ABSTRACT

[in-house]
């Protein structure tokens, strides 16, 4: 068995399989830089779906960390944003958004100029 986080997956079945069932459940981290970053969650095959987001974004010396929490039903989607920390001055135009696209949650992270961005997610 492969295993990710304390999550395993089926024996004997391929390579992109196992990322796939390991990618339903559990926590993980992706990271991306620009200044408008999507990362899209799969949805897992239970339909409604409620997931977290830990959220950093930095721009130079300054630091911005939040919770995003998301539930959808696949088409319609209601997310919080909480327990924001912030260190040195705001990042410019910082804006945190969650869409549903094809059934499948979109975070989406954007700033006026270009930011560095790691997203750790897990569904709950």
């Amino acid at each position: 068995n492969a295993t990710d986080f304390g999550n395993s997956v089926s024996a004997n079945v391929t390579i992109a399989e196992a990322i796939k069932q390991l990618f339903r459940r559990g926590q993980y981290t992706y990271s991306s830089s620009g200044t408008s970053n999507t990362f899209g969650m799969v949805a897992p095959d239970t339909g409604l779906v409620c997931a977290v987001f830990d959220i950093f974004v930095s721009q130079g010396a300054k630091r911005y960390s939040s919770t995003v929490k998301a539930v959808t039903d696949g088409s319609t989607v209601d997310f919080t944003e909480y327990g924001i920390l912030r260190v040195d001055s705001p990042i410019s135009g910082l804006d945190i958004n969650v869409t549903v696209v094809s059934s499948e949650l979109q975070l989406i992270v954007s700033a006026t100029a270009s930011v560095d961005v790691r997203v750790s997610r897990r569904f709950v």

After the fall of the state socialist regimes in 1989-1990, the representation of women in positions of political power declined precipitously all over the former state socialist region. From a peak of about 30%, the proportion of women in parliament dropped to less than 15% in Poland, Hungary, and the Czech Republic (then Czechoslovakia). The decline should evoke both curiosity and concern: From an academic point of view, the democratizing societies of East-Central Europe are useful testing grounds for theories on gender and political participation, while from the point of view of activism and policy making, women’s sharp withdrawal from the political arena is a tendency unobserved elsewhere in Europe and cause for alarm as these countries join the European Union and send (mostly male) representatives to its political institutions.